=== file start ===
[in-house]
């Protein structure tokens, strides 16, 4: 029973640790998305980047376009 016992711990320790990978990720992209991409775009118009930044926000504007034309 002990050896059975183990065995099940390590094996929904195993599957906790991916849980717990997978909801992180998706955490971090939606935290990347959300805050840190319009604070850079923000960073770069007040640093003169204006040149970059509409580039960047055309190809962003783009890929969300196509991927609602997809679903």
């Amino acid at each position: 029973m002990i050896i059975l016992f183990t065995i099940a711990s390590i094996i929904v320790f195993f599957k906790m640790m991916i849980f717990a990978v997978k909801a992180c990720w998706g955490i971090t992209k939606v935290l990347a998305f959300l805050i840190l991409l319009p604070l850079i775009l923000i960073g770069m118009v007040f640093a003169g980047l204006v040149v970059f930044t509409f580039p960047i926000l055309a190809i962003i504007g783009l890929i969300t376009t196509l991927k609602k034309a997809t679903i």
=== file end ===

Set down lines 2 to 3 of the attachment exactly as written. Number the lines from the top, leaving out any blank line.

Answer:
């Protein structure tokens, strides 16, 4: 029973640790998305980047376009 016992711990320790990978990720992209991409775009118009930044926000504007034309 002990050896059975183990065995099940390590094996929904195993599957906790991916849980717990997978909801992180998706955490971090939606935290990347959300805050840190319009604070850079923000960073770069007040640093003169204006040149970059509409580039960047055309190809962003783009890929969300196509991927609602997809679903």
């Amino acid at each position: 029973m002990i050896i059975l016992f183990t065995i099940a711990s390590i094996i929904v320790f195993f599957k906790m640790m991916i849980f717990a990978v997978k909801a992180c990720w998706g955490i971090t992209k939606v935290l990347a998305f959300l805050i840190l991409l319009p604070l850079i775009l923000i960073g770069m118009v007040f640093a003169g980047l204006v040149v970059f930044t509409f580039p960047i926000l055309a190809i962003i504007g783009l890929i969300t376009t196509l991927k609602k034309a997809t679903i």